(about) the time I went to police lockup

Let me tell you about myself:

I have hands so soft, you’d think I’d never done a day of chores in my life.

I dyed my hair every colour of the rainbow, so it’s an odd auburn now. I wear thick-rimmed, square-framed obnoxiously branded glasses for actual sight-related problems. I don’t dress conservatively, so when people bother asking me “what are you?” like I’m a museum oddity, they’re surprised at my heritage: melayu tulen, as they say.

I speak accented English – some odd combination of my mother’s British intonation and the American TV shows I enjoyed growing up. I can barely speak Malay, and the Malay I speak is Damansara-accented at best, mat salleh-on-holiday at worst. My Cantonese pronunciation is better than my Malay, and I have heard the words pengkhianat bangsa more times than I care to count.

I have been with Chinese men almost exclusively since 2014.

I decided most Malay men had a certain mentality I couldn’t tolerate, and my family constantly said I wouldn’t ever attract a proper Malay man anyway – so I decided to go against the May 13th conventions and date Chinese boys. Foreign-educated, Anglophile Chinese boys because the mix of a foreign accent and Malaysian values was an intoxicating aphrodisiac to me. My grandparents said diversity was being progressive these days, and I saw my mother fume in the next room. I think she hates me.

I reclaimed the parts of my body that were mottled with bruises and handprints with black ink injected into my skin, tattoos to remind myself that while I saw ghosts of what used to be – I can ground myself with what is: Greek Hellenistic imagery, a yakuza-esque half body piece that remains a homage to my lineage and my values, geometric constellations that remind me that I might fall amongst the stars, but at least I’m somewhere in the heavens. Seven tattoos for the seven different chapters, and I’ve just finished a new one – an 8th is on its way.

All of this is important, shh. Read, listen.


21st October, 2019 – 23rd October, 2019

I won’t forget waking up at 12:35pm on a Monday morning, opening my front door to a corporal with a badge saying that I was to be brought in for questioning. Saying I was being charged with the penal code. Promising I would be home in a few hours, escorted by building security, maintenance, management and a few female officers. I wonder if there’s CCTV footage of me weeping as I walked down the corridor.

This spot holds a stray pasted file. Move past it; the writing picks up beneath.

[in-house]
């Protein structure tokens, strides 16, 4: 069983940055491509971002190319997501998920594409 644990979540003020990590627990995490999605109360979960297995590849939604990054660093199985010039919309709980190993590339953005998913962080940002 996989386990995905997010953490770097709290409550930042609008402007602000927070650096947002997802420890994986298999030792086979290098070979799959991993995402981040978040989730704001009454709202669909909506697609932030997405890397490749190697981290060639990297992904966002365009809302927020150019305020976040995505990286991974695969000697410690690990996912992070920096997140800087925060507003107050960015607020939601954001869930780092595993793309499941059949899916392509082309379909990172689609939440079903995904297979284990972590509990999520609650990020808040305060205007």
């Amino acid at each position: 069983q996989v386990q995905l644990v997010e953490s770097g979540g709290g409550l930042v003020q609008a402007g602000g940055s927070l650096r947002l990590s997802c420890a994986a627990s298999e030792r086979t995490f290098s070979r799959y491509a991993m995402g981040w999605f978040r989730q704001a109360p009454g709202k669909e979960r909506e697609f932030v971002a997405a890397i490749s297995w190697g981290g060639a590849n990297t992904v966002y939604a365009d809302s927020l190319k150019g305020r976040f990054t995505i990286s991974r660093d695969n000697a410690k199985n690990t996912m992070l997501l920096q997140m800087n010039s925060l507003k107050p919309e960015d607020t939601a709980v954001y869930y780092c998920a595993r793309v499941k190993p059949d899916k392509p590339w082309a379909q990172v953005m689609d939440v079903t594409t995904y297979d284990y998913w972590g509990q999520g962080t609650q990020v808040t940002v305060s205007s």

I won’t forget being questioned in a sparse office by an investigator who obviously hated me on sight. By police officers who belittled and mocked me. By authorities who used their personal biases to treat me like a criminal, all because I sounded posh and could barely speak Malay. Of being accused of ‘attempted emotional manipulation’ because I could not stop crying.

I was scared. I was alone. I wasn’t even allowed to know what I was being charged with until they were taking my statement.

I won’t forget being escorted in last night’s dress and silver handcuffs tight around my wrists. I won’t forget being shoved into the police lock up, being told to strip naked and put on the stark orange uniform. I won’t forget being laughed at while they took stock of my things: phone, identification card, jewellery and glasses.

I didn’t get my glasses back until I was discharged.

Magistrate’s Court

They’re only allowed to keep you got 24 hours during an investigation. Unless they request a remand. Which they did. I just remember being cuffed in a long chain to five other PRC girls who didn’t speak a word of English, being dragged blindly to the magistrate’s court and being forced to walk up four flights of stairs after waiting in the lower cells. I remember waiting, and wanting water, and almost passing out.

The police kept asking if I was on syabu. If I was afraid of a urine test. If I was that weak, that dumb, that spoiled.

I was denied basic human rights, due to that investigator’s comments: no psych meds, no water.

Bare, cold concrete floors to sleep on and flickering yellow lights high up near the barred windows. I heard rain one night. A metal hole in the floor as a toilet. I didn’t know what day it was, let alone what time it was. I will never see those yellow lights the same way again, never forget the way the police gasped at my tattoos and the way they kept asking me if I was tulen – pure.

I’m not an object. I’m not an item. I refused to be when I was exiled at 18, when I was exiled in May – I am show pony and trophy no longer. But in detainment? I was subhuman.


I was released at 4:00pm, 23rd of October 2019. 51 and a half hours in police detainment. My fiancé signed my bail – jamin mulut. I found out what they attempted to charge me with – CPC 506: criminal intimidation.

I think the cops were initially believing the original report, but definitely disbelieving after the investigation of the house, looking at the documents submitted, and listening to all the statements given (3).

My chosen family missed me. They celebrated my return, and let me rest in my own bed after a hot bath.

My mother did not, instead chose to chide me on excluding the family and extending my time in detainment unnecessarily. I didn’t want to tell her. I didn’t want to tell my family. I wanted as little people involved as possible.

I mistrust everyone now. I have three new psychiatric diagnoses at the hospital, one new medication and one increase in medication dosage. My main psychiatrist isn’t helping, I’m trying out art therapy.

This experience scarred me, and proved to me that the bias against those of us who are purportedly ‘pure Malay’ and don’t behave according to societal norms is something all too true. How can we evolve and aspire to move forward as a society when our authorities would do things like this?

How are we supposed to trust them to keep us safe?

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